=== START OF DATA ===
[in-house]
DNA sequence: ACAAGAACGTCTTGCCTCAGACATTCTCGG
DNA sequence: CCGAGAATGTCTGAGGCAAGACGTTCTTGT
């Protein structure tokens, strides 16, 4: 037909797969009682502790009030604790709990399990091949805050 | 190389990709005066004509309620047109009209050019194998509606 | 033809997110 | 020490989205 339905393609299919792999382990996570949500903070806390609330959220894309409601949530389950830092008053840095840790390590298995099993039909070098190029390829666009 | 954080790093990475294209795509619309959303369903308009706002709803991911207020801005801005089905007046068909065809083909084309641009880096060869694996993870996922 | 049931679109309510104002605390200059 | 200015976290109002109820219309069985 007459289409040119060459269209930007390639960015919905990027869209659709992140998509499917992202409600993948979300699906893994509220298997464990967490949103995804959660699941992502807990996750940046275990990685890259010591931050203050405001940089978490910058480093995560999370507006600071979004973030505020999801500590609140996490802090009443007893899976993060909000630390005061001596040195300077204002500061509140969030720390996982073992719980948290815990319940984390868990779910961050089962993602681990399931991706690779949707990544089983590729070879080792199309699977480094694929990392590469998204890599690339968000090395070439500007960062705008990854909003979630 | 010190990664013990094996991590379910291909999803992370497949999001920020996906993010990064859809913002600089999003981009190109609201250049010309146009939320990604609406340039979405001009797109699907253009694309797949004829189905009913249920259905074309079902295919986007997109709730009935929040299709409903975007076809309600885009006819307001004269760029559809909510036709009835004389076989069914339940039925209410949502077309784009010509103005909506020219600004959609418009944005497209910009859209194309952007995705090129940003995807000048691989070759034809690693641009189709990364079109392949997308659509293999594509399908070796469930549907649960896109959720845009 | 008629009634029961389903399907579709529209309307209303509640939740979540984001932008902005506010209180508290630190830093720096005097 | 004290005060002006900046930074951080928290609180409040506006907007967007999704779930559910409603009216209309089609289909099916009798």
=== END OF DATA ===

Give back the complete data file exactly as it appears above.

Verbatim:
[in-house]
DNA sequence: ACAAGAACGTCTTGCCTCAGACATTCTCGG
DNA sequence: CCGAGAATGTCTGAGGCAAGACGTTCTTGT
């Protein structure tokens, strides 16, 4: 037909797969009682502790009030604790709990399990091949805050 | 190389990709005066004509309620047109009209050019194998509606 | 033809997110 | 020490989205 339905393609299919792999382990996570949500903070806390609330959220894309409601949530389950830092008053840095840790390590298995099993039909070098190029390829666009 | 954080790093990475294209795509619309959303369903308009706002709803991911207020801005801005089905007046068909065809083909084309641009880096060869694996993870996922 | 049931679109309510104002605390200059 | 200015976290109002109820219309069985 007459289409040119060459269209930007390639960015919905990027869209659709992140998509499917992202409600993948979300699906893994509220298997464990967490949103995804959660699941992502807990996750940046275990990685890259010591931050203050405001940089978490910058480093995560999370507006600071979004973030505020999801500590609140996490802090009443007893899976993060909000630390005061001596040195300077204002500061509140969030720390996982073992719980948290815990319940984390868990779910961050089962993602681990399931991706690779949707990544089983590729070879080792199309699977480094694929990392590469998204890599690339968000090395070439500007960062705008990854909003979630 | 010190990664013990094996991590379910291909999803992370497949999001920020996906993010990064859809913002600089999003981009190109609201250049010309146009939320990604609406340039979405001009797109699907253009694309797949004829189905009913249920259905074309079902295919986007997109709730009935929040299709409903975007076809309600885009006819307001004269760029559809909510036709009835004389076989069914339940039925209410949502077309784009010509103005909506020219600004959609418009944005497209910009859209194309952007995705090129940003995807000048691989070759034809690693641009189709990364079109392949997308659509293999594509399908070796469930549907649960896109959720845009 | 008629009634029961389903399907579709529209309307209303509640939740979540984001932008902005506010209180508290630190830093720096005097 | 004290005060002006900046930074951080928290609180409040506006907007967007999704779930559910409603009216209309089609289909099916009798």